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AIDS and HIV

AIDS and HIV

The HIV virus poses one of the biggest viral threats to human society today. It

is contracted through bodily fluids such as blood and semen, and sometimes even

saliva and tears. AIDS kills 100% of its victims and puts them through agony

before they die. It has been a threat for about 15 years, and it is not going

to stop now. In fact, AIDS is just getting started: It consumes more people

each year. There is no known treatment for it either, only antibiotics to slow

the reproduction of the virus. HIV is passed from one person to another by

bodily fluids only. It is usually gotten through sexual intercourse or other

intimate contact, through the exchanging of unsterilized intravenous needles, or

by the contact of HIV-infected bodily fluids and an open wound. It cannot

permeate though intact skin, hence it cannot be spread through informal contact.

AIDS has not been found to travel in insects or tame animals. In pregnant women,

the virus only infects the infant near or at the time of birth. The virus dies

quickly without a host.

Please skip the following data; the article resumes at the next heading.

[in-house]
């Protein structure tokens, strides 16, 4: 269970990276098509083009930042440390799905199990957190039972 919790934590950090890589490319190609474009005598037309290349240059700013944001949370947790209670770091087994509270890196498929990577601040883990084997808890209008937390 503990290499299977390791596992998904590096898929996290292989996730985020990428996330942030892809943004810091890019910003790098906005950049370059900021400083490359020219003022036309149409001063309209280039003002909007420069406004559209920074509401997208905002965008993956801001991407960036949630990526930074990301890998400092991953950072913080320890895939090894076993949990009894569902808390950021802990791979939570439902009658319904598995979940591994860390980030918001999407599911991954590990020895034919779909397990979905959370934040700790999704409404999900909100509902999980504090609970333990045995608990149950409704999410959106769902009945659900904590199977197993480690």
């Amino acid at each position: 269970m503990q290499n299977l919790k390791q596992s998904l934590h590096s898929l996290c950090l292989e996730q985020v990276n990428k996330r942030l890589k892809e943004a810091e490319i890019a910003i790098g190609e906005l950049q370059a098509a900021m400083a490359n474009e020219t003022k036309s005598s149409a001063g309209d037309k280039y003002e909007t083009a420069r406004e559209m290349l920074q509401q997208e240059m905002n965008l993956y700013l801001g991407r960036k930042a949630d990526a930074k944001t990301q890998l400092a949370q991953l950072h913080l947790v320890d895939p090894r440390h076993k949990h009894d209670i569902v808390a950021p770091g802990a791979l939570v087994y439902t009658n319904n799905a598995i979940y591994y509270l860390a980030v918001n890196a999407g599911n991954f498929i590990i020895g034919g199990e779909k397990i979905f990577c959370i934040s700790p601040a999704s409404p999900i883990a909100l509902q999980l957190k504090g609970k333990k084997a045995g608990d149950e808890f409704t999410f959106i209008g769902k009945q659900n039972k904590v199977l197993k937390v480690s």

AIDS (Acquired ImmunoDifficiency Syndrome) weakens the body¹s immune system so

it is sensitive to infection. The AIDS virus primarily attacks the T

lymphocytes, which are a main part of the immune system. The virus is also

incubated in cells called macrophages, where it is accidentally sent to other,

healthy cells in the body like neurons and lymphatic cells. After HIV is

contracted, the person looks and feels healthy for up to 20 years before

symptoms start occurring. During this time, the person can give the virus to

another even though it cannot be detected by sight or smell. Usually, symptoms

start developing within 1 to 2 years. Typical indications of the virus are

fever, weariness, weight loss, skin rashes, a fungal mouth infection called

thrush, lack of immunity to infection, and enlarged lymph nodes. When AIDS

overtakes the body, the body becomes especially susceptible to tuberculosis,

pneumonia, and a rare form of cancer called Kaposi¹s Sarcoma. Once AIDS has

fully taken hold, the body may suffer damage to the nerves and brain. The life

expectancy of an AIDS victim after the birth of symptoms is 1 to 5 years. AIDS

was believed to have begun in Central Africa around 1979. Nearly all of the

first AIDS patients were male homosexuals. However, after 1989 90% of all new

cases of AIDS were from heterosexual intercourse. Public awareness rose as

famous people began to die, like Rock Hudson, Perry Ellis, Michael Bennett,

Robert Mapplethorpe, and Tony Richardson.

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